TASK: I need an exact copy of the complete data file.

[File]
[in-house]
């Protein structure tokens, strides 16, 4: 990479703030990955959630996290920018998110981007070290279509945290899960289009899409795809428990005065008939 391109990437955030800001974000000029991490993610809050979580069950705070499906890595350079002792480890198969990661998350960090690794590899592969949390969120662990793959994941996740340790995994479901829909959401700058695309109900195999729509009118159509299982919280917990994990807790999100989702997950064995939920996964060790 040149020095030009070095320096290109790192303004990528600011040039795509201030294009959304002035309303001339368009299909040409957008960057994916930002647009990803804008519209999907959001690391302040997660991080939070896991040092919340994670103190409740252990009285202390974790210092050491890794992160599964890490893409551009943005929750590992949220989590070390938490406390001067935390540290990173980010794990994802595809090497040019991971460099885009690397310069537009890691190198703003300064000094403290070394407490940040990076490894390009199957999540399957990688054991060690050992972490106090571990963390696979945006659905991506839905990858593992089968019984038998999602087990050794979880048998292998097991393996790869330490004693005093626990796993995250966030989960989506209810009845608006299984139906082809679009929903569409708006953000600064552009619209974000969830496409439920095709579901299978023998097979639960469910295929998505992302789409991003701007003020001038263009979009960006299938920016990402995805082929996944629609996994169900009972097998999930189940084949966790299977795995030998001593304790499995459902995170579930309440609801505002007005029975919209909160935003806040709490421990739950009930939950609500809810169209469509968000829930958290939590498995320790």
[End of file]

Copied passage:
[in-house]
């Protein structure tokens, strides 16, 4: 990479703030990955959630996290920018998110981007070290279509945290899960289009899409795809428990005065008939 391109990437955030800001974000000029991490993610809050979580069950705070499906890595350079002792480890198969990661998350960090690794590899592969949390969120662990793959994941996740340790995994479901829909959401700058695309109900195999729509009118159509299982919280917990994990807790999100989702997950064995939920996964060790 040149020095030009070095320096290109790192303004990528600011040039795509201030294009959304002035309303001339368009299909040409957008960057994916930002647009990803804008519209999907959001690391302040997660991080939070896991040092919340994670103190409740252990009285202390974790210092050491890794992160599964890490893409551009943005929750590992949220989590070390938490406390001067935390540290990173980010794990994802595809090497040019991971460099885009690397310069537009890691190198703003300064000094403290070394407490940040990076490894390009199957999540399957990688054991060690050992972490106090571990963390696979945006659905991506839905990858593992089968019984038998999602087990050794979880048998292998097991393996790869330490004693005093626990796993995250966030989960989506209810009845608006299984139906082809679009929903569409708006953000600064552009619209974000969830496409439920095709579901299978023998097979639960469910295929998505992302789409991003701007003020001038263009979009960006299938920016990402995805082929996944629609996994169900009972097998999930189940084949966790299977795995030998001593304790499995459902995170579930309440609801505002007005029975919209909160935003806040709490421990739950009930939950609500809810169209469509968000829930958290939590498995320790």